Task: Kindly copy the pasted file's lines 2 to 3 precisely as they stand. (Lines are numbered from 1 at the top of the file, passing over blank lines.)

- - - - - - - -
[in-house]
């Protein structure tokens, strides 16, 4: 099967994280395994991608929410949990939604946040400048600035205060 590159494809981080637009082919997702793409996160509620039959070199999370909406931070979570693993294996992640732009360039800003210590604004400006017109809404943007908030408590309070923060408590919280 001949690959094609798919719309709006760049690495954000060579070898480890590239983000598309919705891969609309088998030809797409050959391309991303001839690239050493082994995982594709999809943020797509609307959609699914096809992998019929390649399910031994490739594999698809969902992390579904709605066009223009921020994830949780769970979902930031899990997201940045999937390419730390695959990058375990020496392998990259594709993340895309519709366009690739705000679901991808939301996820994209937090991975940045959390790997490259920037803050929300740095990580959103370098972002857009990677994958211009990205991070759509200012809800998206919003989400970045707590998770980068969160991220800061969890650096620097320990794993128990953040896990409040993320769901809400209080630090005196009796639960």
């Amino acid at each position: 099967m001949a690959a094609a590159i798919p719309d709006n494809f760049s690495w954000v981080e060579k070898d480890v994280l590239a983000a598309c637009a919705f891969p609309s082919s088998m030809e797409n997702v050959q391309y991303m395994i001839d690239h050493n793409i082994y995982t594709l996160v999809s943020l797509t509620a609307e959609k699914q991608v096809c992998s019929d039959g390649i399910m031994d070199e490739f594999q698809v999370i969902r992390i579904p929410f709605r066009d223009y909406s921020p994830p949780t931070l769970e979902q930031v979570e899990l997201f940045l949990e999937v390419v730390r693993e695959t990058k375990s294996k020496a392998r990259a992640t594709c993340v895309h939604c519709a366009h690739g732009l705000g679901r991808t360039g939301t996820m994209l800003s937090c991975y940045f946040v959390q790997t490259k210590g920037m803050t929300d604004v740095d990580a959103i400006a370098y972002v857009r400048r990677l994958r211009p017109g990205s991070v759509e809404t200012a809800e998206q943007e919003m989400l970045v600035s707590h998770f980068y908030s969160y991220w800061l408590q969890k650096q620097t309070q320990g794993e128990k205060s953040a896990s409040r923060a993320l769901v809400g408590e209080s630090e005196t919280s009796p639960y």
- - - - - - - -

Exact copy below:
């Protein structure tokens, strides 16, 4: 099967994280395994991608929410949990939604946040400048600035205060 590159494809981080637009082919997702793409996160509620039959070199999370909406931070979570693993294996992640732009360039800003210590604004400006017109809404943007908030408590309070923060408590919280 001949690959094609798919719309709006760049690495954000060579070898480890590239983000598309919705891969609309088998030809797409050959391309991303001839690239050493082994995982594709999809943020797509609307959609699914096809992998019929390649399910031994490739594999698809969902992390579904709605066009223009921020994830949780769970979902930031899990997201940045999937390419730390695959990058375990020496392998990259594709993340895309519709366009690739705000679901991808939301996820994209937090991975940045959390790997490259920037803050929300740095990580959103370098972002857009990677994958211009990205991070759509200012809800998206919003989400970045707590998770980068969160991220800061969890650096620097320990794993128990953040896990409040993320769901809400209080630090005196009796639960």
């Amino acid at each position: 099967m001949a690959a094609a590159i798919p719309d709006n494809f760049s690495w954000v981080e060579k070898d480890v994280l590239a983000a598309c637009a919705f891969p609309s082919s088998m030809e797409n997702v050959q391309y991303m395994i001839d690239h050493n793409i082994y995982t594709l996160v999809s943020l797509t509620a609307e959609k699914q991608v096809c992998s019929d039959g390649i399910m031994d070199e490739f594999q698809v999370i969902r992390i579904p929410f709605r066009d223009y909406s921020p994830p949780t931070l769970e979902q930031v979570e899990l997201f940045l949990e999937v390419v730390r693993e695959t990058k375990s294996k020496a392998r990259a992640t594709c993340v895309h939604c519709a366009h690739g732009l705000g679901r991808t360039g939301t996820m994209l800003s937090c991975y940045f946040v959390q790997t490259k210590g920037m803050t929300d604004v740095d990580a959103i400006a370098y972002v857009r400048r990677l994958r211009p017109g990205s991070v759509e809404t200012a809800e998206q943007e919003m989400l970045v600035s707590h998770f980068y908030s969160y991220w800061l408590q969890k650096q620097t309070q320990g794993e128990k205060s953040a896990s409040r923060a993320l769901v809400g408590e209080s630090e005196t919280s009796p639960y």